What President Obama Needs To Do Tonight

President Obama is perilously close to snatching defeat from the jaws of victory and losing his bid for re-election.

Although I try to refrain from overstatement on this blog, I truly believe that tonight’s debate, the second, is a make or break moment for the President. If he bombs again tonight, I believe odds are good that we’ll see Mitt Romney sworn in as the 45th President of the United States on January 20, 2013.

Those are shocking statements considering that Mr. Obama looked like a sure bet just two weeks ago. But that was before he delivered one of the least inspired performances in the history of televised presidential debates and squandered his significant electoral lead.

Photo credit: Michael Reynolds of Getty Images

How bad was President Obama’s debate performance?

  • The Real Clear Politics “poll of polls” showed President Obama up nationally by 3.1 percent on the morning of the debate. Mitt Romney now leads by 0.1 percent.
  • State polls show a similar story, with states that looked solid for President Obama—including Ohio, New Hampshire, Virginia, Nevada, and Colorado—suddenly in play for Governor Romney.
  • Since October 7th, New York Times polling expert Nate Silver has downgraded President Obama’s chances of winning the election from 78 percent to 63 percent (update: it’s now back up to 66 percent).

Since this is a media training and strategy blog, I wanted to engage in a bit of a thought experiment. Here is the question this post will answer:

If I was the President’s media trainer, what are the three most important things I would I tell him going into tonight’s debate?

1. Bring Your Passion

Mr. President, it looked like you phoned in the first debate. I’ve heard that you view these debates as unserious and substance-free. You may be right that these debates contain a fair dose of show business. But it doesn’t matter. Mitt Romney didn’t have a problem using this constricting and superficial format to score some points—and you squandered your opportunity to also do so.

Two weeks ago, you gave tens of millions of Americans the impression that you were tired, listless, and out of ideas. Your closing statement lacked energy and looked unpolished compared to Mr. Romney’s (see video below). Tonight, you must look like you want to be there—and that you have a positive and uplifting vision for a second term.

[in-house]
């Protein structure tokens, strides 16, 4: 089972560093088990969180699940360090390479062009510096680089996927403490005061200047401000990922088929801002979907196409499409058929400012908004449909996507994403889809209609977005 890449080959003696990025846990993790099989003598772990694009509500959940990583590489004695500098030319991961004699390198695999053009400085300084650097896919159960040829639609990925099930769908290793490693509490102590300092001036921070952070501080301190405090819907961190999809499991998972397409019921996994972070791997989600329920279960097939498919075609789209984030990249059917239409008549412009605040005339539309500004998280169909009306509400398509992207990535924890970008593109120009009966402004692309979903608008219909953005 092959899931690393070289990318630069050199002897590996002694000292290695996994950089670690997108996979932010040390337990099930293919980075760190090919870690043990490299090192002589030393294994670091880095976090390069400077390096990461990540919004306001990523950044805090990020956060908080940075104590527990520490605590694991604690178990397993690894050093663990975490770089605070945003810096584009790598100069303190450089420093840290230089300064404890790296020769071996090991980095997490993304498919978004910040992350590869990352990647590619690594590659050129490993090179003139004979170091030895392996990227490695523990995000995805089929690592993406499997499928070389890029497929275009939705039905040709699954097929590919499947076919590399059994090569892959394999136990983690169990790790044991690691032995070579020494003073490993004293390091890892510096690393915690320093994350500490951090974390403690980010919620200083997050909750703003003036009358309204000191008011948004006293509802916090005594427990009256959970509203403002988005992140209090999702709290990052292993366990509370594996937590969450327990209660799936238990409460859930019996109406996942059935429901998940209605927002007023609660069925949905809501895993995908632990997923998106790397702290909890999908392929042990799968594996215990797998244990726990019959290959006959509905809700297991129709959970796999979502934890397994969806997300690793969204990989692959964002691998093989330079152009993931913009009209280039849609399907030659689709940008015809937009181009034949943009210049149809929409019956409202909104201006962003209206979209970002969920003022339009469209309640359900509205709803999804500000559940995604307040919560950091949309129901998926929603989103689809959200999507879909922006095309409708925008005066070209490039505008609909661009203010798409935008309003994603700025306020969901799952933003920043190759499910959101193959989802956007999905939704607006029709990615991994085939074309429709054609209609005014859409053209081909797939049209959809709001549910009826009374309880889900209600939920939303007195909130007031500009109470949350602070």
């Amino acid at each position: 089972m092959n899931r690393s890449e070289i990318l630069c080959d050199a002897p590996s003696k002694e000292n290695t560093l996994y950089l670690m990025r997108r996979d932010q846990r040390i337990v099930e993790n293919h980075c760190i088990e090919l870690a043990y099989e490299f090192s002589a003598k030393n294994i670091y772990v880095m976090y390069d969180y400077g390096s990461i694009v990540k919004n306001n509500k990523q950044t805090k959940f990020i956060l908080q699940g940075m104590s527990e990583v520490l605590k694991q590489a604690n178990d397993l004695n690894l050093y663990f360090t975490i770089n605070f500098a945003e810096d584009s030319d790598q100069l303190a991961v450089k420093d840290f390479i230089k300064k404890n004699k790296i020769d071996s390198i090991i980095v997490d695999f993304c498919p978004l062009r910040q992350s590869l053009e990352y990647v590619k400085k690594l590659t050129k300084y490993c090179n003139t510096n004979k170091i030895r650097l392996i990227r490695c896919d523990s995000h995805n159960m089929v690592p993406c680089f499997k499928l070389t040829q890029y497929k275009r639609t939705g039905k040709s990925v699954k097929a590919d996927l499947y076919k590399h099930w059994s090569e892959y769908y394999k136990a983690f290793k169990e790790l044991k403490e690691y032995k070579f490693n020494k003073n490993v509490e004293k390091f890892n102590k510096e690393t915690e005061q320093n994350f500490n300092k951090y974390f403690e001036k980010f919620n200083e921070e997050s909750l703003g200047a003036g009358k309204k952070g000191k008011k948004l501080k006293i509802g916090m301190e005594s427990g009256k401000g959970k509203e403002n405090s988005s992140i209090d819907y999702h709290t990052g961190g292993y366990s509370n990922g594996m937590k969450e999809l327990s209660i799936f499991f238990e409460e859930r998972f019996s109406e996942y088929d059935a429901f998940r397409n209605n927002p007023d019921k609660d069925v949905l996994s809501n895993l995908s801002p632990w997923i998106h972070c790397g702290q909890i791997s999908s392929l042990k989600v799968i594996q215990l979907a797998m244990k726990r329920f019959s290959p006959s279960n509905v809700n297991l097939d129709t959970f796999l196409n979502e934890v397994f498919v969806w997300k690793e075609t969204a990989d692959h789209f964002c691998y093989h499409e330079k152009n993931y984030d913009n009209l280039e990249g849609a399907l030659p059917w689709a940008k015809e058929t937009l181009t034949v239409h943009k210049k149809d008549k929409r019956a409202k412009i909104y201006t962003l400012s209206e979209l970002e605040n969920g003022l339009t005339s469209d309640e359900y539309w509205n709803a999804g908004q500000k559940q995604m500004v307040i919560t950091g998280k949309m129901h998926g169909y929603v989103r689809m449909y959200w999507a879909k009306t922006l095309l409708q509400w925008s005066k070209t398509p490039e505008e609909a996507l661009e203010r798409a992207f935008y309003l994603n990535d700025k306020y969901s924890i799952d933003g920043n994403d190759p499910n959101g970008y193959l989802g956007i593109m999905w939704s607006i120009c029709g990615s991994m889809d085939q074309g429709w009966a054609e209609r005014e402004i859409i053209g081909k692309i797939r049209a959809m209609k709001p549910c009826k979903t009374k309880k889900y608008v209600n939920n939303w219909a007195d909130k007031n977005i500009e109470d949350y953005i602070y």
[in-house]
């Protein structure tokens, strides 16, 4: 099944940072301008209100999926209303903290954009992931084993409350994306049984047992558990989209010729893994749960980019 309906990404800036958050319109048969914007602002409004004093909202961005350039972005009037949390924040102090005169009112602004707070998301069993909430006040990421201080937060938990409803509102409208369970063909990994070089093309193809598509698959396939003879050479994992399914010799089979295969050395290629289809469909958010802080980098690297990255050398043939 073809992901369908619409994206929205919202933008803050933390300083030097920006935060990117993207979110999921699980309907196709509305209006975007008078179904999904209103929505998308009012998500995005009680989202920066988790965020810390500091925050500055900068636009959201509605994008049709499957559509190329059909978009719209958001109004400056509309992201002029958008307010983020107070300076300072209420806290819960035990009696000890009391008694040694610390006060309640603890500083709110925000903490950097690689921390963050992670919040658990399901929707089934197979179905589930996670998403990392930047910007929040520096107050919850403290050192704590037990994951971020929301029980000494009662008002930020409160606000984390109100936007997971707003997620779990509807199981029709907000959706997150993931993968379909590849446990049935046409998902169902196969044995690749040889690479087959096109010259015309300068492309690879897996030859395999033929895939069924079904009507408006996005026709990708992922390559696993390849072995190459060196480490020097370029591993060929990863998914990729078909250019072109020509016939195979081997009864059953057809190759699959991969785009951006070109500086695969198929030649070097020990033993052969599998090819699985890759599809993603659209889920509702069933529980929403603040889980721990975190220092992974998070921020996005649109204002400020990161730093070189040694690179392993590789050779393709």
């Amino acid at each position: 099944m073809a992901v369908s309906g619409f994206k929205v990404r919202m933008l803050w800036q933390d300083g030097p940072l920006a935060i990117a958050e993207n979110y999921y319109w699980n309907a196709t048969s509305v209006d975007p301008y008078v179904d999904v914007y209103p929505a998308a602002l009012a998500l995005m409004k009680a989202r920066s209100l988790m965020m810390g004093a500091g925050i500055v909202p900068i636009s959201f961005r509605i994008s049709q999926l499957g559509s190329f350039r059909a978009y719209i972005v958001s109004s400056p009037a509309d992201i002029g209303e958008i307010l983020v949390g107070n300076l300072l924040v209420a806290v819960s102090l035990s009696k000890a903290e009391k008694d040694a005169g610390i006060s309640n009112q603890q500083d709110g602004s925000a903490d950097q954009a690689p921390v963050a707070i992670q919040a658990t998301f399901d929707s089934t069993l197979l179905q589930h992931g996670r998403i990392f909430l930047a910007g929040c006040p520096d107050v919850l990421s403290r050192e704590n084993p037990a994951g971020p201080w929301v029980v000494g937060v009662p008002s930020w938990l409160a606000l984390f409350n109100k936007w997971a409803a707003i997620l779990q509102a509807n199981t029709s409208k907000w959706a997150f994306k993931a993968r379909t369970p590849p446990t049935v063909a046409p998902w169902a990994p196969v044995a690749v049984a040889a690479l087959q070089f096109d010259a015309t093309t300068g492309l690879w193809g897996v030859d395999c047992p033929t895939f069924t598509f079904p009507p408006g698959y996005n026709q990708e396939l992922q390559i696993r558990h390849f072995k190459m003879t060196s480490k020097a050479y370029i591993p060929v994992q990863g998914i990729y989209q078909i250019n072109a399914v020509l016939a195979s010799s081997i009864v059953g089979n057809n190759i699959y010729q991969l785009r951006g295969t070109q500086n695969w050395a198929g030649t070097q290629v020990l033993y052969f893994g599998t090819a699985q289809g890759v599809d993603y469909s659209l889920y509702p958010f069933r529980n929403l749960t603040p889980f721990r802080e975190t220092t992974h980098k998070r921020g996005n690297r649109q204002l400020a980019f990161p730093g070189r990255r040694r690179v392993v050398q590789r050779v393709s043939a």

2. Draw a Strong Contrast

Take a cue from your Vice President. At last week’s debate, Joe Biden continuously interrupted Rep. Paul Ryan to take issue with his points. Many people think he went too far in terms of his dismissive tone (he also got some of his facts wrong). Whether or not he crossed a line is subjective. But his instincts were right.

Mr. President, you must draw a contrast with Mr. Romney. If he tries to run as “Moderate Mitt,” as he did in the first debate, you have to point to his conflicting statements from his time running as a “severe conservative” during the primary. Channel Bill Clinton from the Democratic National Convention, who effectively drew clear contrasts in simple terms.

You’re famously conflict-averse. But you have to kill that trait for 90 minutes tonight, look Mr. Romney in the eye (instead of down, as you did during most of the last debate), and challenge his statements with a sense of strength and conviction.

3. Don’t Bury Your Messages

During the first debate, you spoke in meandering sentences. You must have said “uhhh” more than 100 times, which also made you sound hesitant and unsure (this exercise will help you eliminate that verbal filler).

You need to verbally separate your most important sound bites from the words that immediately precede and follow them. You can do that by giving your sound bites a vocal emphasis—preferably by speeding up and getting louder—that make them jump off the screen and into living rooms. And you need to make them 140 characters or shorter so your most important lines can be tweeted around, reprinted as newspaper headlines, and played all day tomorrow on cable news. Otherwise, your most important messages will simply get lost again.

P.S. If you’re wondering why I didn’t mention what Mitt Romney has to do in tonight’s debate, it’s because it would have been a short post: “More of the same.”

I’ll post my scorecard of tonight’s debate by midnight eastern, which will include my grades for President Obama and Governor Romney.